Professor Chappell, HIST 1493
The second essay builds on the skills you developed in the first essay. This assignment may begin two ways:
- Start with a Source Pairing of a primary document and a secondary work drawn from the list provided on the course website.
For example, you might choose a pairing like the following:
Primary Document: the Supreme Court’s decision in the 1954 Brown v. Board of Education case–the decision:
Secondary Work: Mary Dudziak’s article “Brown as a Cold War Case,” Journal of American History, 91 (June 2004): 32-42:
Once you’ve chosen your pairing, you will use it as a starting point for library research to find other sources related to your topic, including at least one more secondary article or chapter (adding up to a total of 40-50 pages including the first). Rather than look at Brown v. Board of Education, for instance, you might want to write about the case of Ada Lois Sipuel, an African-American woman who was rejected by the University of Oklahoma School of Law in 1946 because of her race.
- If you prefer, you may just dive in to the Primary Source Collections listed on the Course Website. In that case, you must also find some secondary work (at least 2-3 long articles, approx. 40-50 pages, total) to guide or provoke you as you develop your own interpretation. (You may simply choose to vindicate, modify, or refute one of the articles you find.) In many cases, you may need context for the Source Collection you choose. If so, be sure to choose secondary works that provide it–and ask your TA, Professor, or the Reference Librarian and History Liaison, Laurie Scrivener, for help.
Note on Secondary Works for both option 1 and 2: Scholarly articles in the “History” section on JSTOR are probably your best bet. But there are reputable articles that may be relevant to historical topics in, such specialized magazines as American Heritage, Smithsonian, the New England Journal of Medicine, or the Scientific American, or in major long-form news and opinion magazines like The New Yorker, The New York Review of Books, The Economist, etc.
Need Help Finding More Sources? See this Library Guide
Requirements and Deadlines:
- The research essay will be approximately 1,600 -1,800 words.
- The final draft of the research essay is due Monday, November 21. Submit it on Canvas (and, if your TA requires it, also as a hard copy).
- As a rule of thumb, use 12-15 primary sources as a target figure, adding up to a total of approximately 30-50 pages of primary source material. Depending on the length of the sources you use, you may need to go over (or even under) the 12-15 target. Check with your TA for approval in that case.
- You are also required to examine at least two secondary works (including the one you started with, if you chose option 1), either articles from reputable journals, essays from anthologies, or chapters from a pertinent book or two on the topic. Always choose secondary works that you find clear and engaging–and that teach you something important and make you want to know more.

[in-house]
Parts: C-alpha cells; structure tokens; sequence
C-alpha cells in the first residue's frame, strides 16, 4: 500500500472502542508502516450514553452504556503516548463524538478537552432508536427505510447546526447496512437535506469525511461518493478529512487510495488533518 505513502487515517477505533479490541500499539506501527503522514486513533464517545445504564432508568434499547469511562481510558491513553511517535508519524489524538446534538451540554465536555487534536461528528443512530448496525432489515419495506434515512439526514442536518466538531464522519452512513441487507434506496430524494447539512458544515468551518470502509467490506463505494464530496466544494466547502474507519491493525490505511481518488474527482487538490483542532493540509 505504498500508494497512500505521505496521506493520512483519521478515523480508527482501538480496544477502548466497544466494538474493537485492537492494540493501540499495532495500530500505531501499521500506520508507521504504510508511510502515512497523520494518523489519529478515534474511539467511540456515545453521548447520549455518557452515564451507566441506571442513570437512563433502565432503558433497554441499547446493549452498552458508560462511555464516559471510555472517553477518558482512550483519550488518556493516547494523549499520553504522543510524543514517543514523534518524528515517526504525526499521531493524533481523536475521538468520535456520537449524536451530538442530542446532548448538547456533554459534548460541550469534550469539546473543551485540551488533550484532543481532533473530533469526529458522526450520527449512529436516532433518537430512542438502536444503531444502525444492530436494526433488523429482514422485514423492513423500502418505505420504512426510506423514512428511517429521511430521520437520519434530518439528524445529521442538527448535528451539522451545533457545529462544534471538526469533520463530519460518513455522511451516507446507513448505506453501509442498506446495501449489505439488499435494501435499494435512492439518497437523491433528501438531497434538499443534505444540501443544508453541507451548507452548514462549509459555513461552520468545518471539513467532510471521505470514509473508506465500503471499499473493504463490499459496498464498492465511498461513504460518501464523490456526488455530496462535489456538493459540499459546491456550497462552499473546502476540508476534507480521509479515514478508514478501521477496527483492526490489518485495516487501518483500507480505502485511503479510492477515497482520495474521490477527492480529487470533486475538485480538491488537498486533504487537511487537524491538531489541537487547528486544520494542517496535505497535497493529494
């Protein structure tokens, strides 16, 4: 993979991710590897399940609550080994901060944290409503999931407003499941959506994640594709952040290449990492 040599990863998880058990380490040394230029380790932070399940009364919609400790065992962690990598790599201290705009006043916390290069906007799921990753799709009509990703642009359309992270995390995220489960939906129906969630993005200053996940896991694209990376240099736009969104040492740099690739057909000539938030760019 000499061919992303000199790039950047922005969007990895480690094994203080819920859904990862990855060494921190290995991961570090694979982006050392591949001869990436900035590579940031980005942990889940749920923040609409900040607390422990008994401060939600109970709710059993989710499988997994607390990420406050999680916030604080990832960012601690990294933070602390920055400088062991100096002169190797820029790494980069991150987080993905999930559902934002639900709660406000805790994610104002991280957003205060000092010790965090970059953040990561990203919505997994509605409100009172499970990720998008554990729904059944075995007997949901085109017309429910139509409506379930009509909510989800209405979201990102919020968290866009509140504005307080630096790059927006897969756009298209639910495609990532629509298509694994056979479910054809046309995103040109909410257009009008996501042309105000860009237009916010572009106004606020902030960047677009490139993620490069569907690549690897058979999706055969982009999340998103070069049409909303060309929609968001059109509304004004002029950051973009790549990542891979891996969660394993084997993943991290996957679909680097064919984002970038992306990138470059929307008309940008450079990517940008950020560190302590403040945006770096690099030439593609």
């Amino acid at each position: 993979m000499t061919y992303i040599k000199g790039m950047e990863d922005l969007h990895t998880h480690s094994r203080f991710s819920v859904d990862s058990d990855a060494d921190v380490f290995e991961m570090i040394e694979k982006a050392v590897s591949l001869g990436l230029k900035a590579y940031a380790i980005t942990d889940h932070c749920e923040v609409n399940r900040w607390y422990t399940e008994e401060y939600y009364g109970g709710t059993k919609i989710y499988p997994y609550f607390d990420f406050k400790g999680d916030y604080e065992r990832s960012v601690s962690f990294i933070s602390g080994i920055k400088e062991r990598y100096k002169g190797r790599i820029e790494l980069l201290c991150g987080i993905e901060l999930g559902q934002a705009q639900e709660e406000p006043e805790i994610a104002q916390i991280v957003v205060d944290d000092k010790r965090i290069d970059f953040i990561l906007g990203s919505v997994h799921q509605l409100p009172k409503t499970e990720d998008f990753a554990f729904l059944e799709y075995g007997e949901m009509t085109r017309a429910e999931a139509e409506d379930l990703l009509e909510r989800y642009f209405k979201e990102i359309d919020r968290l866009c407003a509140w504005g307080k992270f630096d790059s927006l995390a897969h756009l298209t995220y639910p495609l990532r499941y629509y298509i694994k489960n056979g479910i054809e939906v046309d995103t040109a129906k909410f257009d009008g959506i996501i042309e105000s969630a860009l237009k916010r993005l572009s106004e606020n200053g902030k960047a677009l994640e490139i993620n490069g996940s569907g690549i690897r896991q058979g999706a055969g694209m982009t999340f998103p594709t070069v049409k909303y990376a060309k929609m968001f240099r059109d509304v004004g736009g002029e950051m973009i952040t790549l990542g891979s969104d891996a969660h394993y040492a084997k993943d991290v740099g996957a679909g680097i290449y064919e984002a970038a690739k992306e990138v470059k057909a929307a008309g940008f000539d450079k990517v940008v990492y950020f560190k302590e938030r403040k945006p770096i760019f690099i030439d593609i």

- Select a paper topic by Week Eight. See the syllabus for the schedule of preliminary assignments (Due Oct. 13 and Nov. 3) that build up to submission of the final draft of your essay (again, Nov. 21).
- The research essay itself is worth 225 points. You can lose 40 points by missing the first of the preliminary assignments (Oct. 13). The second preliminary assignment is worth 50 points (Nov. 3).
Writing the Essay: Success in these assignments will depend on careful research and clear writing. Go to the History Hub and to the Writing Center, see your TA, or see your professor when you need feedback or help. The course website features tutorials to help you:
- Evaluate the Sources: Before you can develop your argument, you need to survey your evidence. Take notes while reading, commenting on the most prominent themes and surprising details in the sources.
- Craft a Thesis: A strong thesis goes beyond simply reporting what you found. It uses the evidence to broaden, qualify, or contradict conventional notions of an important theme in U.S. history. (If you have no idea what the conventional notion may be, just refer to whatever you learned from TV or on the streets. In some cases, you may just want to say that most people seem to know hardly anything about the topic, and then explain why knowing what you discovered about it might change important beliefs they have.) Your thesis may emerge gradually as you wrestle with your documents in early drafts. It may change radically somewhere in the process, as you realize that your first thesis idea, on closer inspection, did not fit the evidence: changes like that are healthy and fun. Don’t be afraid of them. In your finished paper, however, highlight your thesis in the introduction.
- Use the Evidence: Most of a history essay should consist of “evidence paragraphs,” which develop and support the thesis with facts and quotations. These paragraphs explain how your well-chosen evidence supports your case. Relate your quotations to themes from class or the course readings.
- Consider the Possibilities: Think about the unforeseen implications of the evidence and the possible objections to your interpretation.
- Organize the Essay: As your paragraphs emerge, unify each one with a topic sentence, and arrange them in a sequence that builds toward your strongest claims. Your finished essay should have a clearly sign-posted order as it advances from the introduction through your body paragraphs to your conclusion.